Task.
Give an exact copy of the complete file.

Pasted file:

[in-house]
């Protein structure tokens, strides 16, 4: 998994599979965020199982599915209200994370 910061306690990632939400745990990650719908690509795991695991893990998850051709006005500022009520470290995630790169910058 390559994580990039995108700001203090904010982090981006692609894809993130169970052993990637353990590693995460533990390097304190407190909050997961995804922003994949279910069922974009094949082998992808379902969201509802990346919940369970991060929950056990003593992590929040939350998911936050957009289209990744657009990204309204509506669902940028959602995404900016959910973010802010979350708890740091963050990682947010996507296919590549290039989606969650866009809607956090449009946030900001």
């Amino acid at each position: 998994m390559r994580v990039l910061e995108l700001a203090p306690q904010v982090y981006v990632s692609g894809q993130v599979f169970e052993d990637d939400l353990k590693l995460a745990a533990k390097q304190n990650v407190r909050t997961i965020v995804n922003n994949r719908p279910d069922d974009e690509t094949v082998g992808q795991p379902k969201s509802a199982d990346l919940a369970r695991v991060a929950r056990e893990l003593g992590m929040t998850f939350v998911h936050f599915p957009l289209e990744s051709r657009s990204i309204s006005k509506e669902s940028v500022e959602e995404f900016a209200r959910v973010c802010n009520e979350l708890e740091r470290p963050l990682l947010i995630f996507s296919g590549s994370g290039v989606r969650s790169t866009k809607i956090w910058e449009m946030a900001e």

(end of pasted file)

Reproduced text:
[in-house]
């Protein structure tokens, strides 16, 4: 998994599979965020199982599915209200994370 910061306690990632939400745990990650719908690509795991695991893990998850051709006005500022009520470290995630790169910058 390559994580990039995108700001203090904010982090981006692609894809993130169970052993990637353990590693995460533990390097304190407190909050997961995804922003994949279910069922974009094949082998992808379902969201509802990346919940369970991060929950056990003593992590929040939350998911936050957009289209990744657009990204309204509506669902940028959602995404900016959910973010802010979350708890740091963050990682947010996507296919590549290039989606969650866009809607956090449009946030900001």
């Amino acid at each position: 998994m390559r994580v990039l910061e995108l700001a203090p306690q904010v982090y981006v990632s692609g894809q993130v599979f169970e052993d990637d939400l353990k590693l995460a745990a533990k390097q304190n990650v407190r909050t997961i965020v995804n922003n994949r719908p279910d069922d974009e690509t094949v082998g992808q795991p379902k969201s509802a199982d990346l919940a369970r695991v991060a929950r056990e893990l003593g992590m929040t998850f939350v998911h936050f599915p957009l289209e990744s051709r657009s990204i309204s006005k509506e669902s940028v500022e959602e995404f900016a209200r959910v973010c802010n009520e979350l708890e740091r470290p963050l990682l947010i995630f996507s296919g590549s994370g290039v989606r969650s790169t866009k809607i956090w910058e449009m946030a900001e």